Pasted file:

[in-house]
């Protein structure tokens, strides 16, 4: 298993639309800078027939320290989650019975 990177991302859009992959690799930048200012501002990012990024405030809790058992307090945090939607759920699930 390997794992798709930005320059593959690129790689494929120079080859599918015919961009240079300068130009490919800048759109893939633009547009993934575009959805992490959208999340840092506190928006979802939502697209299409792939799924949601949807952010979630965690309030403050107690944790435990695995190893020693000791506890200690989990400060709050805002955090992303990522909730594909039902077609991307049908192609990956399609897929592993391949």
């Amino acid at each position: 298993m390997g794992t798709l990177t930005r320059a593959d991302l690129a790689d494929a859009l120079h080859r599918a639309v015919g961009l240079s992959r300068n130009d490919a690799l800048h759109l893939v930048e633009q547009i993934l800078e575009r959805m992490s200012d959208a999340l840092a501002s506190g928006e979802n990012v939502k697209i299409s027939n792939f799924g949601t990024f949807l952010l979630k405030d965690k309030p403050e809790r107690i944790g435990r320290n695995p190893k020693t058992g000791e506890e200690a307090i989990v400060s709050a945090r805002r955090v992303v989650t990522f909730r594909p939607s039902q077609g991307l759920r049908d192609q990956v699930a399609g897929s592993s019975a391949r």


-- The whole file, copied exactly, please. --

[in-house]
């Protein structure tokens, strides 16, 4: 298993639309800078027939320290989650019975 990177991302859009992959690799930048200012501002990012990024405030809790058992307090945090939607759920699930 390997794992798709930005320059593959690129790689494929120079080859599918015919961009240079300068130009490919800048759109893939633009547009993934575009959805992490959208999340840092506190928006979802939502697209299409792939799924949601949807952010979630965690309030403050107690944790435990695995190893020693000791506890200690989990400060709050805002955090992303990522909730594909039902077609991307049908192609990956399609897929592993391949």
């Amino acid at each position: 298993m390997g794992t798709l990177t930005r320059a593959d991302l690129a790689d494929a859009l120079h080859r599918a639309v015919g961009l240079s992959r300068n130009d490919a690799l800048h759109l893939v930048e633009q547009i993934l800078e575009r959805m992490s200012d959208a999340l840092a501002s506190g928006e979802n990012v939502k697209i299409s027939n792939f799924g949601t990024f949807l952010l979630k405030d965690k309030p403050e809790r107690i944790g435990r320290n695995p190893k020693t058992g000791e506890e200690a307090i989990v400060s709050a945090r805002r955090v992303v989650t990522f909730r594909p939607s039902q077609g991307l759920r049908d192609q990956v699930a399609g897929s592993s019975a391949r």